Also in the news this week, a bright ball of light traveling east to west was seen over the skies of central/northern California Sunday morning, April 22. The former space rock-turned-flaming-meteor entered Earth's atmosphere around 8 a.m. PDT. Reports of the fireball have come in from as far north as Sacramento, Calif. and as far east as North Las Vegas. Bill Cooke of the Meteoroid Environments Office at NASA’s Marshall Space Flight Center in Huntsville, Ala., estimates the object was about the size of a minivan, weighed in at around 154,300 pounds (70 metric tons) and at the time of disintegration released energy equivalent to a 5-kiloton explosion.
Doomsday 2012 scenarios have abounded in the news for a long time it seems and this year NASA shot the theories down – including one of a world ending asteroid. “The Earth has always been subject to impacts by comets and asteroids, although big hits are very rare. The last big impact was 65 million years ago, and that led to the extinction of the dinosaurs. We have already determined that there are no threatening asteroids as large as the one that killed the dinosaurs. For any claims of disaster or dramatic changes in 2012, where is the science? Where is the evidence? There is none, and for all the fictional assertions, whether they are made in books, movies, documentaries or over the Internet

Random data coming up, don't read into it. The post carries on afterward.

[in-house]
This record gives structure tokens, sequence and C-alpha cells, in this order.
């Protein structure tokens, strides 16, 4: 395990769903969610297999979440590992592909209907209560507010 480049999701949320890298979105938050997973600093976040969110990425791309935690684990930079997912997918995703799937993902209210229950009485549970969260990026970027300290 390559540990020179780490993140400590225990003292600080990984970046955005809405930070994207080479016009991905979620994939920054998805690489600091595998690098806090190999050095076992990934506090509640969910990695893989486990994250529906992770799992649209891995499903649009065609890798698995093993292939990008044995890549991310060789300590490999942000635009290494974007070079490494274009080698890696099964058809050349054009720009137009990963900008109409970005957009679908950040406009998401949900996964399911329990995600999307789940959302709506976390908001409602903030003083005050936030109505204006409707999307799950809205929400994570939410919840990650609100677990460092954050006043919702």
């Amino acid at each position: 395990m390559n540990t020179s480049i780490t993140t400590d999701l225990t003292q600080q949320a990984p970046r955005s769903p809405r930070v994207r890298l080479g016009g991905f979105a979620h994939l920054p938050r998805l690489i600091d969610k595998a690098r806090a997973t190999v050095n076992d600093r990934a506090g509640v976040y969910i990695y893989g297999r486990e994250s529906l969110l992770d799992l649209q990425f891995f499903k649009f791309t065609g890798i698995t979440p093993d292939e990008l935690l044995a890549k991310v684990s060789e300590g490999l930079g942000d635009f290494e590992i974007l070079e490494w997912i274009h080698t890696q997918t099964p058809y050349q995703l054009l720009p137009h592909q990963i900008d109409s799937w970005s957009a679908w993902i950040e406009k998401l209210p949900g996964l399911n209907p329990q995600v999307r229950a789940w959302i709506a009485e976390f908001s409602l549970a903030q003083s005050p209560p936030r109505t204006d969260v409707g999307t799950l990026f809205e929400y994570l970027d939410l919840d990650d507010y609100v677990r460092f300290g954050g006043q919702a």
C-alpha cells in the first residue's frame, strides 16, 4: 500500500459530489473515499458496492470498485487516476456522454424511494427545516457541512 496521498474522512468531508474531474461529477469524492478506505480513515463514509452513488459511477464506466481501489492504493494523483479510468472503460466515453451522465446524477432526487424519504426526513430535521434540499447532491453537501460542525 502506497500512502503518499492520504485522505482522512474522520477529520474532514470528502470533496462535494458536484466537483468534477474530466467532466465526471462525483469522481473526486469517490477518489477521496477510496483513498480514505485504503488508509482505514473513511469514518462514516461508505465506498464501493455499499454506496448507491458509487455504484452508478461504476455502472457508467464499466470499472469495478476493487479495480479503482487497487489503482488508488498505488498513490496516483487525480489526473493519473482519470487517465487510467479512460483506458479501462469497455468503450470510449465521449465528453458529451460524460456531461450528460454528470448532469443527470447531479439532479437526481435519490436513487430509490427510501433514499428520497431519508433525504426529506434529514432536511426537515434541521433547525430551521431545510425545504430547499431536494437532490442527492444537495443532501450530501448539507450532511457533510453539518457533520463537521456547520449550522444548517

Asteroid 2011 AG5 got a lot of attention early in 2012 because of a very unlikely scenario which would place it on an Earth-interception course 28 years from now. "In September 2013, we have the opportunity to make additional observations of 2011 AG5 when it comes within 91 million miles (147 million kilometers) of Earth," said Don Yeomans, manager of NASA's Near-Earth Object Program Office at the Jet Propulsion Laboratory in Pasadena, Calif. "It will be an opportunity to observe this space rock and further refine its orbit. Because of the extreme rarity of an impact by a near-Earth asteroid of this size, I fully expect we will be able to significantly reduce or rule out entirely any impact probability for the foreseeable future."
Astronomers say they had found an asteroid, dubbed 1998 DK36, in a place where they have never been found before, orbiting entirely between the Earth and the sun, and warned there may be more out there.
Here NASA's Hubble Space Telescope took a look at Earth's closest neighbor in space, the Moon. Hubble was aimed at one of the Moon's most dramatic and photogenic targets, the 58 mile-wide (93 km) impact crater Copernicus. (Upper left) The Moon is so close to Earth that Hubble would need to take a mosaic of 130 pictures to cover the entire disk. This ground-based picture from the Lick Observatory on Earth shows the area covered in Hubble's photomosaic with the Wide Field Planetary Camera 2. (Center) Hubble's crisp bird's-eye view clearly shows the ray pattern of bright dust ejected out of the crater over 1 billion years ago, when an asteroid larger than a mile across slammed into the Moon.